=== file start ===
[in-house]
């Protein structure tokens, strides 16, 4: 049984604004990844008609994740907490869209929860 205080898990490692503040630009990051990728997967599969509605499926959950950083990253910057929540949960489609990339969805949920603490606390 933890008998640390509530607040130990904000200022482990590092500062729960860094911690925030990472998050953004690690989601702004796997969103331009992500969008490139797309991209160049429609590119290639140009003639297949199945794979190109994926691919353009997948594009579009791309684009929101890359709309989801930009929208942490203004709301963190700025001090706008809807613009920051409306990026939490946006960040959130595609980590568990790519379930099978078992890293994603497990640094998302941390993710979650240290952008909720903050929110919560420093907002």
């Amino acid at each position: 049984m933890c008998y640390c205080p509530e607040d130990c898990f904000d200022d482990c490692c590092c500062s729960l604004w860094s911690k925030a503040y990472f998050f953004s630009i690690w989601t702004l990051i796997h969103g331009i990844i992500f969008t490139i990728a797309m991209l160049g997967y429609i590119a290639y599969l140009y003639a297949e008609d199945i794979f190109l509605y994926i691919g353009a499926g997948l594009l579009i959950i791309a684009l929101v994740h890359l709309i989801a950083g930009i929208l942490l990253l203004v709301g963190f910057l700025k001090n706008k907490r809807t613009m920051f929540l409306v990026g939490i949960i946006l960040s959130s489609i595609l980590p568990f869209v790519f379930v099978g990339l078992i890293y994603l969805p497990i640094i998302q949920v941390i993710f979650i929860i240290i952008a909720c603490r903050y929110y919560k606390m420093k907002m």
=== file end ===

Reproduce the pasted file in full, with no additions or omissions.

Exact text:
[in-house]
């Protein structure tokens, strides 16, 4: 049984604004990844008609994740907490869209929860 205080898990490692503040630009990051990728997967599969509605499926959950950083990253910057929540949960489609990339969805949920603490606390 933890008998640390509530607040130990904000200022482990590092500062729960860094911690925030990472998050953004690690989601702004796997969103331009992500969008490139797309991209160049429609590119290639140009003639297949199945794979190109994926691919353009997948594009579009791309684009929101890359709309989801930009929208942490203004709301963190700025001090706008809807613009920051409306990026939490946006960040959130595609980590568990790519379930099978078992890293994603497990640094998302941390993710979650240290952008909720903050929110919560420093907002």
């Amino acid at each position: 049984m933890c008998y640390c205080p509530e607040d130990c898990f904000d200022d482990c490692c590092c500062s729960l604004w860094s911690k925030a503040y990472f998050f953004s630009i690690w989601t702004l990051i796997h969103g331009i990844i992500f969008t490139i990728a797309m991209l160049g997967y429609i590119a290639y599969l140009y003639a297949e008609d199945i794979f190109l509605y994926i691919g353009a499926g997948l594009l579009i959950i791309a684009l929101v994740h890359l709309i989801a950083g930009i929208l942490l990253l203004v709301g963190f910057l700025k001090n706008k907490r809807t613009m920051f929540l409306v990026g939490i949960i946006l960040s959130s489609i595609l980590p568990f869209v790519f379930v099978g990339l078992i890293y994603l969805p497990i640094i998302q949920v941390i993710f979650i929860i240290i952008a909720c603490r903050y929110y919560k606390m420093k907002m």